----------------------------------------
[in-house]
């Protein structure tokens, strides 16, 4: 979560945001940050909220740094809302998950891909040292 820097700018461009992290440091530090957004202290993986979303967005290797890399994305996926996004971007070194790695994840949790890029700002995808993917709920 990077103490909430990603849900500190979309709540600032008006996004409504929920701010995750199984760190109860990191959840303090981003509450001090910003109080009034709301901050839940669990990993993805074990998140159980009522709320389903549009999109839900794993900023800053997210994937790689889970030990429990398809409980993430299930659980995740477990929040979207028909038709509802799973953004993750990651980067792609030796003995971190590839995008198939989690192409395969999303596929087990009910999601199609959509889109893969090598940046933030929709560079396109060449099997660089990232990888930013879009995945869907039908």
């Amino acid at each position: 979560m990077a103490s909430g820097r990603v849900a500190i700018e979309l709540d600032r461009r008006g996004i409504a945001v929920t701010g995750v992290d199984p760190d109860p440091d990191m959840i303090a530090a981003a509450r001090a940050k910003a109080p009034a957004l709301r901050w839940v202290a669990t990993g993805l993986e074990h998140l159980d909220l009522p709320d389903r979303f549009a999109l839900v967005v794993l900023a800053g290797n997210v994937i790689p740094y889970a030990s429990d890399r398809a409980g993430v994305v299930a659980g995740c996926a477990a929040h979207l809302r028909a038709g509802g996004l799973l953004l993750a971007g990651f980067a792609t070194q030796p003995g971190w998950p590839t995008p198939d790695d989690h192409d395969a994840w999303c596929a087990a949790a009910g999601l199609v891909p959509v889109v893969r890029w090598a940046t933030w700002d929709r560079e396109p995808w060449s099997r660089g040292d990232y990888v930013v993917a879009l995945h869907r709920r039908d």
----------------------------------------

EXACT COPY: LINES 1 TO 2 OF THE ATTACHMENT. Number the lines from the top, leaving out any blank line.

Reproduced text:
[in-house]
């Protein structure tokens, strides 16, 4: 979560945001940050909220740094809302998950891909040292 820097700018461009992290440091530090957004202290993986979303967005290797890399994305996926996004971007070194790695994840949790890029700002995808993917709920 990077103490909430990603849900500190979309709540600032008006996004409504929920701010995750199984760190109860990191959840303090981003509450001090910003109080009034709301901050839940669990990993993805074990998140159980009522709320389903549009999109839900794993900023800053997210994937790689889970030990429990398809409980993430299930659980995740477990929040979207028909038709509802799973953004993750990651980067792609030796003995971190590839995008198939989690192409395969999303596929087990009910999601199609959509889109893969090598940046933030929709560079396109060449099997660089990232990888930013879009995945869907039908």